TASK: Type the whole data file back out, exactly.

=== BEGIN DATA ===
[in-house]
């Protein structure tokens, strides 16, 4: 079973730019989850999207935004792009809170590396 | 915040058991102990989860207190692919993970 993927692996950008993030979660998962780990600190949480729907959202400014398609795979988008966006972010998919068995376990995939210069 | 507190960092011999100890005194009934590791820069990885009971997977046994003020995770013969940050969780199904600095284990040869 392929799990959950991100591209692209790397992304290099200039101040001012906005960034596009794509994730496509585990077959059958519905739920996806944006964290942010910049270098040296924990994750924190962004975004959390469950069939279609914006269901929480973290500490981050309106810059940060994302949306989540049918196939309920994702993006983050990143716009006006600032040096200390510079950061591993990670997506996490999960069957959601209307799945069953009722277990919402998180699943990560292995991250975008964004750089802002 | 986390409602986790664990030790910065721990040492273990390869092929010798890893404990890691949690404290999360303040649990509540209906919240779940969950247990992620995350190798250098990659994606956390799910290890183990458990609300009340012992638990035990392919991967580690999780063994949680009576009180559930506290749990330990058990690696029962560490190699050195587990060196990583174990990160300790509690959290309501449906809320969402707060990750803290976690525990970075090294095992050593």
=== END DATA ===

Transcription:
[in-house]
């Protein structure tokens, strides 16, 4: 079973730019989850999207935004792009809170590396 | 915040058991102990989860207190692919993970 993927692996950008993030979660998962780990600190949480729907959202400014398609795979988008966006972010998919068995376990995939210069 | 507190960092011999100890005194009934590791820069990885009971997977046994003020995770013969940050969780199904600095284990040869 392929799990959950991100591209692209790397992304290099200039101040001012906005960034596009794509994730496509585990077959059958519905739920996806944006964290942010910049270098040296924990994750924190962004975004959390469950069939279609914006269901929480973290500490981050309106810059940060994302949306989540049918196939309920994702993006983050990143716009006006600032040096200390510079950061591993990670997506996490999960069957959601209307799945069953009722277990919402998180699943990560292995991250975008964004750089802002 | 986390409602986790664990030790910065721990040492273990390869092929010798890893404990890691949690404290999360303040649990509540209906919240779940969950247990992620995350190798250098990659994606956390799910290890183990458990609300009340012992638990035990392919991967580690999780063994949680009576009180559930506290749990330990058990690696029962560490190699050195587990060196990583174990990160300790509690959290309501449906809320969402707060990750803290976690525990970075090294095992050593």